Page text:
Innistrad: Crimson Vow Missed Triggers Guide

Most esteemed guests, welcome! Olivia and Edgar’s ceremony has already begun, but there’s still plenty of time to join in the wedding festivities. As long as you’ve got your invitation, your finery… And maybe a few notes on how to safely engage with a room full of Vampires. Below we’ve compiled the cards this set that have generally detrimental triggers, along with how several of them deviate from standard remedies. Take some time to read through so you’ll be prepared.


Nine cards have a trigger that upgrades when missed:


  1. Bloodvial Purveyor

“Whenever an opponent casts a spell, that player creates a Blood token.”

The Purveyor does have an attack trigger that gives it +1/+0 for each Blood a defending player has, so arguably this trigger makes it hit harder… But a 5/6 with Flying and Trample is already big enough to close out a game quickly without the extra damage. And giving the opponent Blood tokens means they have more opportunities to dig for answers. This one is a bit closer to the line than Clackbridge Troll or Desecration Demon were, but still generally detrimental.


  1. Graf Reaver

“At the beginning of your upkeep, Graf Reaver deals 1 damage to you.”

This trigger is a reasonable downside for an undercosted 3/3, especially since it has a positive ability as well.

  1. Undead Butler

“When Undead Butler enters the battlefield, mill three cards.”

Following last set’s Covetous Castaway and Ghostly Castigator, the Butler is another card that can mostly mitigate the cost of its self-mill. But its “dies” trigger would be just as valuable without self-milling, and nothing else about the card specifically benefits from putting cards in the graveyard. Without a compelling reason to qualify for the “Bomat Courier exception” this trigger counts as generally detrimental.

  1. Alchemist’s Gambit

“At the beginning of that turn’s end step, you lose the game.”

Losing the game is pretty clearly a drawback. If this card is Cleaved the delayed trigger isn’t created at all, but that should usually be easy to catch since the turns will be back-to-back.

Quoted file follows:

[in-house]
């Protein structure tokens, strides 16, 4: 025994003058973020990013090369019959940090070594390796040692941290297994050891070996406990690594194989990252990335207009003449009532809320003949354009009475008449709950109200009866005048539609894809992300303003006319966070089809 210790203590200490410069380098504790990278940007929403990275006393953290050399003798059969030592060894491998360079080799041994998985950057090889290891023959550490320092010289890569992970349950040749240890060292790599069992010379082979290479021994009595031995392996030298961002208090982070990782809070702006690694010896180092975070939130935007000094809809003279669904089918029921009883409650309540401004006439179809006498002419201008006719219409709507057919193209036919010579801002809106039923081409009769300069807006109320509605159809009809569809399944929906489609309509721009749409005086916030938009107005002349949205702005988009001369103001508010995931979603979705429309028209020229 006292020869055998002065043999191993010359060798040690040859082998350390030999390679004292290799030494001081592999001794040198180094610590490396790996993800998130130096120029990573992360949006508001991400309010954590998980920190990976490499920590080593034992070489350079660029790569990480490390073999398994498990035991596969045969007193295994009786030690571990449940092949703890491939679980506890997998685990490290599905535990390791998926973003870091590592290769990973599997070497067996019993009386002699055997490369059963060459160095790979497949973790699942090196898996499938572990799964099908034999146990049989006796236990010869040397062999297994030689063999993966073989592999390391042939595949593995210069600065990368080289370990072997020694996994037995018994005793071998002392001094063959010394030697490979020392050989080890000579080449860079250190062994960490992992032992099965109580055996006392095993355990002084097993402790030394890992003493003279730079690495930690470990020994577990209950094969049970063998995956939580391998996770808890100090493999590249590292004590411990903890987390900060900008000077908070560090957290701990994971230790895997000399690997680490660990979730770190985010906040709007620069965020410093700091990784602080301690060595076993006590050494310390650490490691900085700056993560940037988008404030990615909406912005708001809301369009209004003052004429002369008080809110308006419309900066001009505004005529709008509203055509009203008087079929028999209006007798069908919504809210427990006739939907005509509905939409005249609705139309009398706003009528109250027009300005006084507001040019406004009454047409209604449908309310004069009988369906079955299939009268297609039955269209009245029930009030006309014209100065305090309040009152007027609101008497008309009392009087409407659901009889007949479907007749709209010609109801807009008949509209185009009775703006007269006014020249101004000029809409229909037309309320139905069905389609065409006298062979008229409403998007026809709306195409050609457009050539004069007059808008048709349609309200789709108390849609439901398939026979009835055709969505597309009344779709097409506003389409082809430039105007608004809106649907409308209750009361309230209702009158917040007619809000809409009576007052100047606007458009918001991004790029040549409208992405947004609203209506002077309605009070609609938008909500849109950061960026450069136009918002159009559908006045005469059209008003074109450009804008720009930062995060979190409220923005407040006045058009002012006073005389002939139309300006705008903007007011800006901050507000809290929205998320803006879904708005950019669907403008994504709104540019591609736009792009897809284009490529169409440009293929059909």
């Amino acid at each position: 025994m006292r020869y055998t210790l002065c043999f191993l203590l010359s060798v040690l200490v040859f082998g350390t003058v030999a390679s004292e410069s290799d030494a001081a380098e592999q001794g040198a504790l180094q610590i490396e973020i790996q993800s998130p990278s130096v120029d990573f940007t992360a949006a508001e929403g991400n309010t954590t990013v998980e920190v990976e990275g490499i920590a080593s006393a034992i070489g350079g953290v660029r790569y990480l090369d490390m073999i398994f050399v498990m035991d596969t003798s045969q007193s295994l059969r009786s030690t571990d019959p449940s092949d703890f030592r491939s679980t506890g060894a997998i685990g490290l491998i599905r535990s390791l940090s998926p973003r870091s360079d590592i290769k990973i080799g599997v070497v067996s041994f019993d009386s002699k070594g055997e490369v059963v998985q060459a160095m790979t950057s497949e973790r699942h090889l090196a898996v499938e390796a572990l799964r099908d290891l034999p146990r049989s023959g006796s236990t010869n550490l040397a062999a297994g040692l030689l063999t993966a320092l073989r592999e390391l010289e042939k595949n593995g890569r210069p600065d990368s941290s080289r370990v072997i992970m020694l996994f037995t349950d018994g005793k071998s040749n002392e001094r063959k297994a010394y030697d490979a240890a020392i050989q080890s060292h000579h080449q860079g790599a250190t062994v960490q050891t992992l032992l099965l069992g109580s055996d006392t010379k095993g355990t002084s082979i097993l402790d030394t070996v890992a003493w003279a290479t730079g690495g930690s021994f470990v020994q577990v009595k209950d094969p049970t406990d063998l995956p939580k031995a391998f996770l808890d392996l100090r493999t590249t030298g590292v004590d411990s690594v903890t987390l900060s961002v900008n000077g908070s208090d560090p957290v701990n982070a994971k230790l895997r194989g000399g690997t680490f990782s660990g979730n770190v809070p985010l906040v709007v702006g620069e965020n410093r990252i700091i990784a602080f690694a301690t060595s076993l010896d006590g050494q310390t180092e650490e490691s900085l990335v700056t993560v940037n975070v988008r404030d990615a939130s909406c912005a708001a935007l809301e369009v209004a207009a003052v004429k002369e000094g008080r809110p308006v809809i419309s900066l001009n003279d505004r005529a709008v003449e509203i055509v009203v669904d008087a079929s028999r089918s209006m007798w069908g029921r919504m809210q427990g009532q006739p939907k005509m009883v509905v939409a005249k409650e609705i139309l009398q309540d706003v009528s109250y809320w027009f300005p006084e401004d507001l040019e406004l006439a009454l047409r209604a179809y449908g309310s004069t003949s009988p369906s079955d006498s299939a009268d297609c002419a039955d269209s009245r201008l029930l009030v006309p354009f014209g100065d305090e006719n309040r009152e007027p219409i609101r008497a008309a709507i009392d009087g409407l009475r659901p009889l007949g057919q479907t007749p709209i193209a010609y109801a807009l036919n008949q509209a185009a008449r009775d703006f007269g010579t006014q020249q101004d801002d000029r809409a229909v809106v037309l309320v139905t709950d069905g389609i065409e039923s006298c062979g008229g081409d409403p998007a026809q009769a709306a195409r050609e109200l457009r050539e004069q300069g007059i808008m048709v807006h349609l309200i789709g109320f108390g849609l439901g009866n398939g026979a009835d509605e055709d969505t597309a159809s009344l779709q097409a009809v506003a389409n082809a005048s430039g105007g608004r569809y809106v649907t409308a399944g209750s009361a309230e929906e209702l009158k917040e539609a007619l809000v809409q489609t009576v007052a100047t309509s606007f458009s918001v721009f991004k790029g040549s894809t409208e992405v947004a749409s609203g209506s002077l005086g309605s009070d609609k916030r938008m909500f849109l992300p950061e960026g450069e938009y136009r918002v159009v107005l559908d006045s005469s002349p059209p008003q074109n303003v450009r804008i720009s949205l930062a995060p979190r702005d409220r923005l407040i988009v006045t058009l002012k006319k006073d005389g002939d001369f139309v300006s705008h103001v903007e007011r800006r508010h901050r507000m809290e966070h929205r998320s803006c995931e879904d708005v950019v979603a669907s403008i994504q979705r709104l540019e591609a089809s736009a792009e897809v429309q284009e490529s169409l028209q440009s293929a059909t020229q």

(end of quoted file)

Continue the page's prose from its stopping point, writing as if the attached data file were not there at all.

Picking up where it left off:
1. Cemetery Gatekeeper

“Whenever a player plays a land or casts a spell, if it shares a card type with the exiled card, Cemetery Gatekeeper deals 2 damage to that player.”

The Gatekeeper’s trigger is symmetrical, so it will upgrade or not depending on which player played the land or cast the spell. If its controller is responsible they’ll get a Warning if the trigger is missed; but if the opponent’s land or spell is responsible, they’re not obligated to point out the trigger and no player will receive a Warning if it’s missed.

  1. Manaform Hellkite

“(create a token) Exile that token at the beginning of the next end step.”

Self-destructing the token created earlier is a downside, and it qualifies as “undoing a zone change” since the same ability that created it also sets up the delayed trigger. That means that even if it has been more than a turn cycle since the trigger was missed the remedy is still applied.

  1. Olivia, Crimson Bride

“(reanimate a creature, it gains) When you don’t control a Legendary Vampire, sacrifice this creature.”

The state trigger that Olivia grants to the creature she brings back is clearly a drawback… But it does not technically count as undoing a zone change. The IPG requires the trigger that “undoes” the move to be a delayed trigger. Since this is the wrong type of trigger it just falls under our general remedy rules.

  1. Boarded Window

“At the beginning of each end step, if you were dealt 4 or more damage this turn, exile Boarded Window.”

Losing the Window if enough damage comes through is detrimental in any common situation.

  1. Dorothea, Vengeful Victim and Dorothea’s Retribution

“When Dorothea, Vengeful Victim attacks or blocks, sacrifice it at end of combat” and “(create a token) Sacrifice that token at end of combat.”

Both triggers here are disposing of a 4/4 with Flying, which is a lot of value to lose. Dorothea’s trigger on the front face is fairly standard and follows the usual remedy. But since the delayed trigger from the Retribution on the back face comes from the same ability that creates the token, that counts as “undoing a zone change” and the remedy doesn’t expire.

And with that, we’ve reached the end of the guest list! Hopefully this will help you prepare for the set’s festivities. Next set will be a longer wait than the average gap, with Kamigawa: Neon Dynasty landing in February, so sit back, relax, and we’ll see you then!